A Musical Instrument

- 1806-1861
What was he doing, the great god Pan,
 Down in the reeds by the river?
Spreading ruin and scattering ban,
Splashing and paddling with hoofs of a goat,
And breaking the golden lilies afloat
 With the dragon-fly on the river.

He tore out a reed, the great god Pan,
 From the deep cool bed of the river:
The limpid water turbidly ran,
And the broken lilies a-dying lay,
And the dragon-fly had fled away,
 Ere he brought it out of the river.

High on the shore sat the great god Pan
 While turbidly flowed the river;
And hacked and hewed as a great god can,
With his hard bleak steel at the patient reed,
Till there was not a sign of the leaf indeed
 To prove it fresh from the river.

He cut it short, did the great god Pan,
 (How tall it stood in the river!)
Then drew the pith, like the heart of a man,
Steadily from the outside ring,
And notched the poor dry empty thing
 In holes, as he sat by the river.

'This is the way,' laughed the great god Pan
 (Laughed while he sat by the river),
'The only way, since gods began
To make sweet music, they could succeed.'
Then, dropping his mouth to a hole in the reed,
 He blew in power by the river.

Sweet, sweet, sweet, O Pan!
 Piercing sweet by the river!
Blinding sweet, O great god Pan!
The sun on the hill forgot to die,
And the lilies revived, and the dragon-fly
 Came back to dream on the river.

Yet half a beast is the great god Pan,
 To laugh as he sits by the river,
Making a poet out of a man:
The true gods sigh for the cost and pain,—
For the reed which grows nevermore again
 As a reed with the reeds in the river. 

More by Elizabeth Barrett Browning

My Letters! all dead paper... (Sonnet 28)

My letters! all dead paper, mute and white!
And yet they seem alive and quivering
Against my tremulous hands which loose the string
And let them drop down on my knee tonight.
This said—he wished to have me in his sight
Once, as a friend: this fixed a day in spring
To come and touch my hand. . . a simple thing,
Yes I wept for it—this . . . the paper's light. . .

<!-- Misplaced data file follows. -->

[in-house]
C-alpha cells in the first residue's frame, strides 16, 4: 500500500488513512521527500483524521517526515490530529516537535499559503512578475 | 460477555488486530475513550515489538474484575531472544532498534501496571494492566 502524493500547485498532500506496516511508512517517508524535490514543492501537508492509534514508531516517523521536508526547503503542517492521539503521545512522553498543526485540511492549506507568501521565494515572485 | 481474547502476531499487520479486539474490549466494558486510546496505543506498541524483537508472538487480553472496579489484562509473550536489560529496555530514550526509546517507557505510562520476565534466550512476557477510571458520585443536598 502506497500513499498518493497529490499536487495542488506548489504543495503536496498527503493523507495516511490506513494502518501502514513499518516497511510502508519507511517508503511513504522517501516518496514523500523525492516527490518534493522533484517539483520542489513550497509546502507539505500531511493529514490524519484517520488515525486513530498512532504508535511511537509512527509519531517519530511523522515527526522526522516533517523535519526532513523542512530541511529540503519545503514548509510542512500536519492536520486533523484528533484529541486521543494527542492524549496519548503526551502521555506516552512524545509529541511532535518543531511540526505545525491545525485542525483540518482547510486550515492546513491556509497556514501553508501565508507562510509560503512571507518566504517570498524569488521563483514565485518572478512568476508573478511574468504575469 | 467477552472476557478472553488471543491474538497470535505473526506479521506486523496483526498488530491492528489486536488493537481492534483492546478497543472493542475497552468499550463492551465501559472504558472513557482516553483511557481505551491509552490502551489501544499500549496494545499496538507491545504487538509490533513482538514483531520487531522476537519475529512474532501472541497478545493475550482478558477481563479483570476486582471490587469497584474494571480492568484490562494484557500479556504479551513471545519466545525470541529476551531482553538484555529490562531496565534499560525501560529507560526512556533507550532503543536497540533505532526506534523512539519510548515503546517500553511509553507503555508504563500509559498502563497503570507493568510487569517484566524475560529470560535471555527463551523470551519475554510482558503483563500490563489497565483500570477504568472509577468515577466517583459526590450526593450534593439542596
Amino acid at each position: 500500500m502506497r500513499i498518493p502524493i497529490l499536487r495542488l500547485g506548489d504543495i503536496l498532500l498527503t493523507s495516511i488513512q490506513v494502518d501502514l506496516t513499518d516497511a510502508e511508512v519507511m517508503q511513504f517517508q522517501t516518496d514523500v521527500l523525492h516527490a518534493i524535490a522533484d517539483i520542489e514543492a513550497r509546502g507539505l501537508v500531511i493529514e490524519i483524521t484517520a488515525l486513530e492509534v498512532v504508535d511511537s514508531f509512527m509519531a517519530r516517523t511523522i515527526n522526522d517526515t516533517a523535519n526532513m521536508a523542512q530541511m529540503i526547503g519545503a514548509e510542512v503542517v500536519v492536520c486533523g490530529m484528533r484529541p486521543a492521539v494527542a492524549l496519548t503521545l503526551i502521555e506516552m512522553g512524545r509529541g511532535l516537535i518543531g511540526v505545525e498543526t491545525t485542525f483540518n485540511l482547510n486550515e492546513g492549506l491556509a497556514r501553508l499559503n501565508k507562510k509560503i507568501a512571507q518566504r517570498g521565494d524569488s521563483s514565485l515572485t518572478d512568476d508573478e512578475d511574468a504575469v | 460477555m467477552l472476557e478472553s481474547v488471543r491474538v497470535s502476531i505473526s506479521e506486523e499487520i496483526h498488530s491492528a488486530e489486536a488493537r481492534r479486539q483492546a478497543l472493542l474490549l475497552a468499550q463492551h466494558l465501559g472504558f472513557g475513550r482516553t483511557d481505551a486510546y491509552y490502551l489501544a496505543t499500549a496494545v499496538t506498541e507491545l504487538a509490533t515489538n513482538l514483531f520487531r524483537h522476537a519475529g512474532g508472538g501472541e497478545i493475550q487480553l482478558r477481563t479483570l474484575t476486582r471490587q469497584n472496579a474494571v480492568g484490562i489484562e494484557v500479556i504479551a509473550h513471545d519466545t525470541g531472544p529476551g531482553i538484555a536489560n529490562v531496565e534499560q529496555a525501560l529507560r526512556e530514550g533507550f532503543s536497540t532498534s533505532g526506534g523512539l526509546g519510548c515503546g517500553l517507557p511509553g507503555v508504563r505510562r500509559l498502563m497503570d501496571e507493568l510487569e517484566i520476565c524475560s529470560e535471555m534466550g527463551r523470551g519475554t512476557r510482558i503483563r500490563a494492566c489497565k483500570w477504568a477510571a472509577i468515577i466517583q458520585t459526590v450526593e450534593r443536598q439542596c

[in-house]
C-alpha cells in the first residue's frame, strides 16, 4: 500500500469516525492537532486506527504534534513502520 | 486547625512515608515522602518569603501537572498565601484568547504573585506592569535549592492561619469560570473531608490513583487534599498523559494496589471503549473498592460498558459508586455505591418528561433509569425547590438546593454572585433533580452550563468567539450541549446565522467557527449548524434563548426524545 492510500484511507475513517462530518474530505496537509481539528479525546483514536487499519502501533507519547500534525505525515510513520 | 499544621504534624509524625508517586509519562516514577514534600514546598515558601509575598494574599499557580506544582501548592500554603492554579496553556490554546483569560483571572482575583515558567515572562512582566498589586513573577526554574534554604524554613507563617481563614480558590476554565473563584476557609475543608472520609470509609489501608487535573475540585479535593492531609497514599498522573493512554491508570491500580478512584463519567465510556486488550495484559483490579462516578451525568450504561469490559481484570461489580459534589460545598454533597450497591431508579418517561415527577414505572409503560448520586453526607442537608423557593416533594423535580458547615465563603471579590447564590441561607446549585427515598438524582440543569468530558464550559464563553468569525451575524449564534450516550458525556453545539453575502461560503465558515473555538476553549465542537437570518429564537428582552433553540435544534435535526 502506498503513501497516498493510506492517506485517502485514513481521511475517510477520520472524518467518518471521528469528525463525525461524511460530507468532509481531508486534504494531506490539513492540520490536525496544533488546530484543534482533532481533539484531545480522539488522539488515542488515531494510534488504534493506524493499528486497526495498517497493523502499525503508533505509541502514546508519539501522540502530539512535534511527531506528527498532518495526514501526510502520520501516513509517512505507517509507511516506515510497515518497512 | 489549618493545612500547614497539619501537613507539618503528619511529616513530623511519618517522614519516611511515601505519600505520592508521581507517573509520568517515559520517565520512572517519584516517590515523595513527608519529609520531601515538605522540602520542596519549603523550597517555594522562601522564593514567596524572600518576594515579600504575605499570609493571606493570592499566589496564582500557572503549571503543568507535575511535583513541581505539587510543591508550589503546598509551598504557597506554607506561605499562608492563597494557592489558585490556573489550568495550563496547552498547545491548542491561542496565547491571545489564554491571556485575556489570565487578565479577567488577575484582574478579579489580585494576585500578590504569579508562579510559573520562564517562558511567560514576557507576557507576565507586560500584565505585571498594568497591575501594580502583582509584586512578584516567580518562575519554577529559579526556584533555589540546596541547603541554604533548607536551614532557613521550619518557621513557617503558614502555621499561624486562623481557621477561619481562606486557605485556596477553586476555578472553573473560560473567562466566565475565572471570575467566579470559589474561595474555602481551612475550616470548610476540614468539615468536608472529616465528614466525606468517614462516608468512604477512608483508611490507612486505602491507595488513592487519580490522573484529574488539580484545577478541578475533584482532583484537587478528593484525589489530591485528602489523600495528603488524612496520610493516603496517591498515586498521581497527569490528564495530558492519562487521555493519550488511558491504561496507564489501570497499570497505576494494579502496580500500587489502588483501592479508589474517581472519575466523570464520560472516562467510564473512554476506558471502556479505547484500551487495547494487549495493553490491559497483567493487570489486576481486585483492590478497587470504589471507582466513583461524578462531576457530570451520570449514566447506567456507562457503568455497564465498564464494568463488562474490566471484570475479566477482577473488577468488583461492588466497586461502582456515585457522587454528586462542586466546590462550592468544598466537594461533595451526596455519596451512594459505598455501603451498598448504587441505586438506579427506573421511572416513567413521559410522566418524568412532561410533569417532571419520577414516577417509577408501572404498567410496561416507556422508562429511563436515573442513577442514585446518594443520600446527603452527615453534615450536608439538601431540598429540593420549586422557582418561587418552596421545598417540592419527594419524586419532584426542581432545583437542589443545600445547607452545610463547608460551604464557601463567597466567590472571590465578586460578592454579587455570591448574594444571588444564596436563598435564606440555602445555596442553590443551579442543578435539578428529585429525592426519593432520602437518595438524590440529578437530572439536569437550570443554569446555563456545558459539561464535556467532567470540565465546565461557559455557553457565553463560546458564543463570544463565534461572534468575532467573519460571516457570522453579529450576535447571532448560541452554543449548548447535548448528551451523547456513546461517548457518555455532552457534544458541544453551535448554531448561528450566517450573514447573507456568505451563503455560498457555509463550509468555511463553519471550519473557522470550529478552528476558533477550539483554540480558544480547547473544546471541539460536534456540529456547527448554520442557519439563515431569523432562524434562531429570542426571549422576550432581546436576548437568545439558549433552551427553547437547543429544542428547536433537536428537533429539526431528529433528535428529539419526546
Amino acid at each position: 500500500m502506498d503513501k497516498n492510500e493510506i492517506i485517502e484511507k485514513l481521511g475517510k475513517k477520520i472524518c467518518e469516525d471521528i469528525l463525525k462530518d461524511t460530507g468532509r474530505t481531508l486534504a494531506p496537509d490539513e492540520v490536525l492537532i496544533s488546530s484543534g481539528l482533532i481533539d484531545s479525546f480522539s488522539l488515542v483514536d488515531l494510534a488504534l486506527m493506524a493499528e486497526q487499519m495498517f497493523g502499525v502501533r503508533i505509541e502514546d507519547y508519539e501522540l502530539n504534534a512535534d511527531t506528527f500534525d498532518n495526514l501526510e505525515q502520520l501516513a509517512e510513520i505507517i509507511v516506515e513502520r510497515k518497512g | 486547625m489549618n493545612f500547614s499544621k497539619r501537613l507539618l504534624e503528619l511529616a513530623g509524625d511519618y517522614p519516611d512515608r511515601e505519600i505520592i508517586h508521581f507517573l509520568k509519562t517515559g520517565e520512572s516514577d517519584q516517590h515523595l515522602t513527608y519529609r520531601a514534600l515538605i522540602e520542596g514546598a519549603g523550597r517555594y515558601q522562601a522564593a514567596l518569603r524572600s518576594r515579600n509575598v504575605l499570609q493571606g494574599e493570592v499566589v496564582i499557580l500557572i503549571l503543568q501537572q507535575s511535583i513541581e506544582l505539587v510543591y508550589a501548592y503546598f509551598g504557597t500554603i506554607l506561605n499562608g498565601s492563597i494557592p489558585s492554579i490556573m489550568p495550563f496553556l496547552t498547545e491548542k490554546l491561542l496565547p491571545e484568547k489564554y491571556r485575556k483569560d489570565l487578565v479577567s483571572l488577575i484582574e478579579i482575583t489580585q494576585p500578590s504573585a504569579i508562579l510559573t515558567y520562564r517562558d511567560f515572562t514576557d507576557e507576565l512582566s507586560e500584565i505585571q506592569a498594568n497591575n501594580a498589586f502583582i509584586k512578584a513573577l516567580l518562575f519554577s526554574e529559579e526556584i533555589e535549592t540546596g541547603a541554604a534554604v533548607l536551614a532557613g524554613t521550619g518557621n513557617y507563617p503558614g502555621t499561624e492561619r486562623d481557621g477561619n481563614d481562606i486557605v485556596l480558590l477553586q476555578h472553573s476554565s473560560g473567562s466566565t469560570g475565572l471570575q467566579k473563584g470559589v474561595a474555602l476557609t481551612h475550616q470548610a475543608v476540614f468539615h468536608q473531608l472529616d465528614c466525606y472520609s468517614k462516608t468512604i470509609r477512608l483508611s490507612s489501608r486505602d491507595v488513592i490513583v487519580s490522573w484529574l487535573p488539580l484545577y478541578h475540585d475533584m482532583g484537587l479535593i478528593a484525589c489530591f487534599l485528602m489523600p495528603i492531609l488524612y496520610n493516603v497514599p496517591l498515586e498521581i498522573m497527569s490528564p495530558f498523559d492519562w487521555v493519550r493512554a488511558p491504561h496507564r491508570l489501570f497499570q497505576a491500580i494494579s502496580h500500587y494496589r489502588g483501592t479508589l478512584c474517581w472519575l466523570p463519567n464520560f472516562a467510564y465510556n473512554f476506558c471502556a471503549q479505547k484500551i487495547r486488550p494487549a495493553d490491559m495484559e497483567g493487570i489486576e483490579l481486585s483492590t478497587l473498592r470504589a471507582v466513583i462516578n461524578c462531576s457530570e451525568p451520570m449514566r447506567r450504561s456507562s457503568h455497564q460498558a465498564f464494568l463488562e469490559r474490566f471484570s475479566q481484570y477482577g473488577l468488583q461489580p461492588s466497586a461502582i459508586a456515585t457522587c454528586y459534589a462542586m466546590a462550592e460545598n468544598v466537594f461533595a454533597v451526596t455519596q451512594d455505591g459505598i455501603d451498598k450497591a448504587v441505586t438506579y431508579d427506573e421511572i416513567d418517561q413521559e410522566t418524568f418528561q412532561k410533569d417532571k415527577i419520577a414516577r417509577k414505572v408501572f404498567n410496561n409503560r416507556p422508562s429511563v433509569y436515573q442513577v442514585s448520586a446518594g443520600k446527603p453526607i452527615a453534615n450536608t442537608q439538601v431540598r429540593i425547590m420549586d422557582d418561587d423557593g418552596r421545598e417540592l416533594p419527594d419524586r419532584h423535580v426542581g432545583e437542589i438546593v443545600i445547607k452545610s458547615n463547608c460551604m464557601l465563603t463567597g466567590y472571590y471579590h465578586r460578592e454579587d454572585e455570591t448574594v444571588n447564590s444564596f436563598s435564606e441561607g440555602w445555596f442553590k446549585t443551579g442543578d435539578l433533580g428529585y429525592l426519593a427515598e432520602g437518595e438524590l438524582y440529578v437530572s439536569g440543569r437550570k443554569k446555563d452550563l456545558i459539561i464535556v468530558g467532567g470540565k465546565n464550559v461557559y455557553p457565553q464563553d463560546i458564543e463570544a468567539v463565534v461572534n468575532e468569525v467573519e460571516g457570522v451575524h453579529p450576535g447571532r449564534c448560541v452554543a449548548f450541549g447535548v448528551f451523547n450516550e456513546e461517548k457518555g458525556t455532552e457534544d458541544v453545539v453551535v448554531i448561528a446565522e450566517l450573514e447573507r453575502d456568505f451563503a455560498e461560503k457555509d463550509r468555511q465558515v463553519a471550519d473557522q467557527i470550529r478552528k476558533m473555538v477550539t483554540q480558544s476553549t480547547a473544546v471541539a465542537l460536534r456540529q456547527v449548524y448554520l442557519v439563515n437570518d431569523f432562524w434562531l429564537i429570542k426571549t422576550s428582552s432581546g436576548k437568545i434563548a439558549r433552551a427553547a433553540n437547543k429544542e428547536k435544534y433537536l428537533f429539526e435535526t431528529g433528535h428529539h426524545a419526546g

Said, Dear, I love thee; and I sank and quailed
As if God's future thundered on my past.
This said, I am thine—and so its ink has paled
With lying at my heart that beat too fast.
And this . . . 0 Love, thy words have ill availed
If, what this said, I dared repeat at last!

Beloved, my Beloved... (Sonnet 20)

Beloved, my Beloved, when I think 
That thou wast in the world a year ago, 
What time I sate alone here in the snow 
And saw no footprint, heard the silence sink 
No moment at thy voice ... but, link by link, 
Went counting all my chains, as if that so 
They never could fall off at any blow 
Struck by thy possible hand ... why, thus I drink 
Of life's great cup of wonder! Wonderful, 
Never to feel thee thrill the day or night 
With personal act or speech,—nor ever cull 
Some prescience of thee with the blossoms white 
Thou sawest growing! Atheists are as dull, 
Who cannot guess God's presence out of sight.

When our two souls... (Sonnet 22)

When our two souls stand up erect and strong,  
Face to face, silent, drawing nigh and nigher,  
Until the lengthening wings break into fire  
At either curvèd point,—what bitter wrong  
Can the earth do to us, that we should not long 
Be here contented? Think. In mounting higher,  
The angels would press on us and aspire  
To drop some golden orb of perfect song  
Into our deep, dear silence. Let us stay  
Rather on earth, Belovèd,—where the unfit 
Contrarious moods of men recoil away  
And isolate pure spirits, and permit  
A place to stand and love in for a day,  
With darkness and the death-hour rounding it.